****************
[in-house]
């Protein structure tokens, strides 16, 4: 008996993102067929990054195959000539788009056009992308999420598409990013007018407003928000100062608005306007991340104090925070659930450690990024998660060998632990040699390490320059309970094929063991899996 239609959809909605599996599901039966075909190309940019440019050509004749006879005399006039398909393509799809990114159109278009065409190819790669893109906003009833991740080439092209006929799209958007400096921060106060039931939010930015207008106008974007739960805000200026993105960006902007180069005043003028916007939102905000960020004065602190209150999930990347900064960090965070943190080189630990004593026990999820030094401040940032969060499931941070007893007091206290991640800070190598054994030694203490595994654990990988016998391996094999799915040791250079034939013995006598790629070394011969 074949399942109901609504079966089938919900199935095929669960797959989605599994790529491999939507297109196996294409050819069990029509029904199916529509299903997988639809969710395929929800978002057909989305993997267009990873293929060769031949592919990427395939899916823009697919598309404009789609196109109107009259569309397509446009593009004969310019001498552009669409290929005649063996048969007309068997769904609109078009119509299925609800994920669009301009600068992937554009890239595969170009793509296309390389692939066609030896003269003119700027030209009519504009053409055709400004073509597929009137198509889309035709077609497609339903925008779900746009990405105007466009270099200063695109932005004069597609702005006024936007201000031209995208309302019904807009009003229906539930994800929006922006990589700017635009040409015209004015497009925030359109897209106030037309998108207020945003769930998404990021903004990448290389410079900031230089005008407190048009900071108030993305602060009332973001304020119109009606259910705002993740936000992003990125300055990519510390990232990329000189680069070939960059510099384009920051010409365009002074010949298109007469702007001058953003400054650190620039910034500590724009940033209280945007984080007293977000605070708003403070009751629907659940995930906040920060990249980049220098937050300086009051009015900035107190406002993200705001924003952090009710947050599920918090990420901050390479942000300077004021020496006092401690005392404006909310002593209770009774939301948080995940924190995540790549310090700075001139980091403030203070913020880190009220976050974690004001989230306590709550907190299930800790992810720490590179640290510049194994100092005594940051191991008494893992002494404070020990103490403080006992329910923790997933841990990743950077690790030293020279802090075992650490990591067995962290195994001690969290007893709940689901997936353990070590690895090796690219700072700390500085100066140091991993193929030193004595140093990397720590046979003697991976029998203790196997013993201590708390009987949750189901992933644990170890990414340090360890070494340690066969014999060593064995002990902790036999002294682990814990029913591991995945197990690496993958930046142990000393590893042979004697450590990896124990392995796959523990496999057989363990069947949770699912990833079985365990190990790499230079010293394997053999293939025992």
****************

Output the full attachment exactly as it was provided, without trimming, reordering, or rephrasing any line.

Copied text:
[in-house]
């Protein structure tokens, strides 16, 4: 008996993102067929990054195959000539788009056009992308999420598409990013007018407003928000100062608005306007991340104090925070659930450690990024998660060998632990040699390490320059309970094929063991899996 239609959809909605599996599901039966075909190309940019440019050509004749006879005399006039398909393509799809990114159109278009065409190819790669893109906003009833991740080439092209006929799209958007400096921060106060039931939010930015207008106008974007739960805000200026993105960006902007180069005043003028916007939102905000960020004065602190209150999930990347900064960090965070943190080189630990004593026990999820030094401040940032969060499931941070007893007091206290991640800070190598054994030694203490595994654990990988016998391996094999799915040791250079034939013995006598790629070394011969 074949399942109901609504079966089938919900199935095929669960797959989605599994790529491999939507297109196996294409050819069990029509029904199916529509299903997988639809969710395929929800978002057909989305993997267009990873293929060769031949592919990427395939899916823009697919598309404009789609196109109107009259569309397509446009593009004969310019001498552009669409290929005649063996048969007309068997769904609109078009119509299925609800994920669009301009600068992937554009890239595969170009793509296309390389692939066609030896003269003119700027030209009519504009053409055709400004073509597929009137198509889309035709077609497609339903925008779900746009990405105007466009270099200063695109932005004069597609702005006024936007201000031209995208309302019904807009009003229906539930994800929006922006990589700017635009040409015209004015497009925030359109897209106030037309998108207020945003769930998404990021903004990448290389410079900031230089005008407190048009900071108030993305602060009332973001304020119109009606259910705002993740936000992003990125300055990519510390990232990329000189680069070939960059510099384009920051010409365009002074010949298109007469702007001058953003400054650190620039910034500590724009940033209280945007984080007293977000605070708003403070009751629907659940995930906040920060990249980049220098937050300086009051009015900035107190406002993200705001924003952090009710947050599920918090990420901050390479942000300077004021020496006092401690005392404006909310002593209770009774939301948080995940924190995540790549310090700075001139980091403030203070913020880190009220976050974690004001989230306590709550907190299930800790992810720490590179640290510049194994100092005594940051191991008494893992002494404070020990103490403080006992329910923790997933841990990743950077690790030293020279802090075992650490990591067995962290195994001690969290007893709940689901997936353990070590690895090796690219700072700390500085100066140091991993193929030193004595140093990397720590046979003697991976029998203790196997013993201590708390009987949750189901992933644990170890990414340090360890070494340690066969014999060593064995002990902790036999002294682990814990029913591991995945197990690496993958930046142990000393590893042979004697450590990896124990392995796959523990496999057989363990069947949770699912990833079985365990190990790499230079010293394997053999293939025992």